You'll forgive me for the "Volstead Act" pun in the headline, I hope. I don't want to do that too much this year; maybe I'll wait until Chris Volstad cleans up his pitching act before using it again.
One bad inning? Saturday afternoon, Volstad had two bad innings and that was all the Dodgers needed for a a 5-1 win over the Cubs on a gloomy, cold, foggy afternoon that just about matched the potency of the Cubs' offense.
It didn't start out that way. A leadoff popup by David DeJesus was dropped when Dee Gordon and Jerry Hairston bumped into each other. One out, a single and a walk later, the Cubs had the bases loaded. Good, right?
Not so much. Alfonso Soriano was called out on strikes and Ian Stewart struck out swinging, two of the seven K's that Chris Capuano registered. No runs at all. That gave the Dodgers an opening, and they took advantage in an ugly three-run second inning that was all the scoring they actually needed.
The key play in the inning was really the intentional walk given to James Loney. Loney came into the game hitting .221. It loaded the bases and strategically might have been the right call, but maybe the Cubs should have pitched around Loney. Matt Treanor followed with a sacrifice fly to make it 1-0; Capuano was the next hitter. Good news, right? Pitcher batting, .135 lifetime hitter who hit .071 in 2011 and who was 0-for-5 so far in 2012?
In what felt like an oh-so-typical Cubs event, Capuano smacked a double past Joe Mather in center field to make it 3-0. Volstad set the Dodgers down easily in the next two innings, then got in trouble again in the fifth; the two more runs he allowed made it 5-0, which, given how Capuano was pitching, made a Cubs comeback about as likely as seeing sunshine and warmth was on Saturday afternoon. Apparently, we had all the nice spring weather in March, so we're making up for it now.
Not long after that, former Cub Ted Lilly was ejected, not that it mattered, as Ted isn't scheduled to pitch in this series. Here's the explanation:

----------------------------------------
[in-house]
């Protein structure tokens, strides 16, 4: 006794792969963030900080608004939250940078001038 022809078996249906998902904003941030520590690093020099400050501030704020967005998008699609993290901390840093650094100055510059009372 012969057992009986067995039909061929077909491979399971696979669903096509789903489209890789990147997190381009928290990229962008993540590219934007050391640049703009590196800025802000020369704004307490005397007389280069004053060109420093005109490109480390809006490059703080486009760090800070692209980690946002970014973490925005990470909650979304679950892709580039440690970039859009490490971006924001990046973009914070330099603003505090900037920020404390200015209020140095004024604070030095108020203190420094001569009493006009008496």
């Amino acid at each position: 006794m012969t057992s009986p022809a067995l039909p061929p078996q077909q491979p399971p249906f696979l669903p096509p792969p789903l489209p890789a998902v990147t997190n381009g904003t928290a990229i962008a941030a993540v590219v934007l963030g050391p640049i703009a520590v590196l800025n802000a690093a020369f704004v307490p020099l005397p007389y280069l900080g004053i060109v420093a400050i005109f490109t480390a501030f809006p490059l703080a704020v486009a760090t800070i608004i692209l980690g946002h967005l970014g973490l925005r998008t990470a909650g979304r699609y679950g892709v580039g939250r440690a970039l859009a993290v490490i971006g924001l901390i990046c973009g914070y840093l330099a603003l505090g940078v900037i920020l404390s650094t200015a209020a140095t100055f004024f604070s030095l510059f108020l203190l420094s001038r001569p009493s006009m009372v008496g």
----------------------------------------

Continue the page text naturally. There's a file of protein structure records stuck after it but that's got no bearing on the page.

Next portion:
Lilly said he complained from the visitors' dugout about a called second strike on Bobby Abreu in the fifth inning. Timmons turned to Lilly and put his index finger to his lips, as if to tell Lilly not to complain about his call.
"He told me to be quiet with his hand gesture, so I was quiet," said Lilly. "I showed him with my hands that the pitch was low, and he kicked me out."
Replays showed the pitch by Cubs starter Chris Volstad was near Abreu's ankle. Lilly's teammates were seen laughing in the dugout as he was ordered by Timmons to head to the clubhouse.
Shortly thereafter, there was a Lendy Castillo sighting! (The Lilly ejection and the Lendy appearance are not thought to be related events, though.)
Castillo made his first appearance in 14 games (15 days), and actually did quite well, throwing two scoreless innings and allowing a harmless single to Mark Ellis. The bullpen in general had a good day, throwing four innings, allowing just that hit and one other off Michael Bowden. Carlos Marmol, who was booed when his name was announced, walked the first man he faced, eliciting some more boos, but got out of the inning unscored-upon. It's a start, anyway.
The Cubs really had no scoring threats whatsoever after the first inning until the ninth, when Starlin Castro had his third hit of the day, took second on defensive indifference (which they actually indicated on the center field message board), then scored on an Ian Stewart double off Jamey Wright for one of the more meaningless runs in recent Cubs history.
And then I thought, "Jamey Wright is still pitching?" The Dodgers are Wright's ninth team; among Wright's teammates in his rookie year for the Rockies in 1996 was Milt Thompson, who made his major league debut in 1984... a year the Cubs made the playoffs.
Which seem a very long way away. Random thoughts about a dull game in a year that's getting duller by the day. They'll play the rubber game of the series Sunday;